be good for the public. Let it then be repeated, Christianity is a public good; for all the great, high, and noble principles that are commended and adopted for advancing the welfare of the human family at large have their stronghold in the Christian religion. Christianity, from the nature of its principles, is powerfully calculated to diffuse universal harmony and benevolence between man and man; this was the delightful theme of praise to God by the heavenly host, at the birth of its Founder; and it is a well-attested fact, that wherever its great truths have been intelligently developed and properly received, there every domestic virtue has flourished, and the social position improved. If, then, these be some of the great results that spring direct from a system which provides the reconciliation of man with God, are we not bound, by every motive, religious and social, to promote this public good? primarily, in the reception of its claims by ourselves; and secondly, by presenting them for the acceptance of others. No argument need be urged to prove this. Reader, are you a Christian ?—are your thoughts, feelings, and motives pervaded by a supreme sense that your entire conduct in life is consecrated to the service of the
God of Christianity? You do well if you are devoting your abilities and opportunities to "the advocacy of great principles, the advancement of useful institutions and the elevation of man ;” but all this may be done, and a vast amount of good accomplished, without the sentiments being under the influence of religious principle. If such a case be yours, pause and think over it; seriously direct your attention to the consideration of those momentous truths in the Sacred Scripture that relate to the position of your own moral consciousness, and that Divine Being to whom you are responsible for every state of mind and action. Christianity, to be a public good, must first be known as an individual good; make it yours: by so doing, you will find yourself better fitted for advancing all moral, social, and domestic reforms, because you will be morally stronger; and in proportion as you are religiously strong, so will you be able to promote the advancement of religion both in yourself and in others. Let it be remembered, that it is your duty, your privilege, and your interest; it is the great want of our times.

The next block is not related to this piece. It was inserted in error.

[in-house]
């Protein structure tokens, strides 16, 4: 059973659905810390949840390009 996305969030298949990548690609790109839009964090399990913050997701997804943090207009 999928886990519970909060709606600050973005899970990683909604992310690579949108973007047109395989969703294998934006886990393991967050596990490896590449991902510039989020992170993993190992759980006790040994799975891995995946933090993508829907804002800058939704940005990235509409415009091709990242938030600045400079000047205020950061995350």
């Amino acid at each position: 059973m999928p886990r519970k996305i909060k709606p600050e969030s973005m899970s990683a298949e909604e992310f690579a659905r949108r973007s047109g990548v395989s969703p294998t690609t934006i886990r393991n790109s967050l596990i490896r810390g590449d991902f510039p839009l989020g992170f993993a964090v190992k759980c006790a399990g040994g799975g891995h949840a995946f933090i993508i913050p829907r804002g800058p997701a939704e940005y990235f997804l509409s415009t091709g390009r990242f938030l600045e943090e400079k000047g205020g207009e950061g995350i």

PUBLIC GOOD INSTITUTIONS.-No. 1. THE MECHANICS' INSTITUTE, OR LITERARY SOCIETY.
developed and comparatively weak state as they generally are at the present moment.
What is a well-organized, healthy, Mechanics' Institution? What does it possess to recommend it to the attention and sympathies of society? Perhaps this can be best answered by giving a short account of one in London, of which the writer of this tract is a member. It is an establishment centrally situated, having commodious accommodation for all its intended purposes. It has a large lecture-room, capable of holding a thou
MECHANICS' Institutions, Literary Societies, and People's Colleges, are in themselves effects and causes-effects of the enlightenment of the age when compared to that of other ages, and causes of still more enlightenment. That such institutions should be called for by the intellectual necessities of the age, is not to be wondered at-that they should exist in such an age, might be expected -but that they should exist without being more generally appreciated and valued, and without exerting a more extensive salutary influence on society, is to be deplored. It is almost surpris-sand persons; it has two reading-rooms ing that a nation and an age that could institute such establishments, and which are so eminently fitted to afford facilities for improvement, elevation, and recreation, should leave them in such an un
-one for newspapers, and the other for magazines, including quarterlies, monthlies, and weeklies; it has a library well furnished with books; classes in which are taught languages, mathematics, his
PUBLIC GOOD INSTITUTIONS.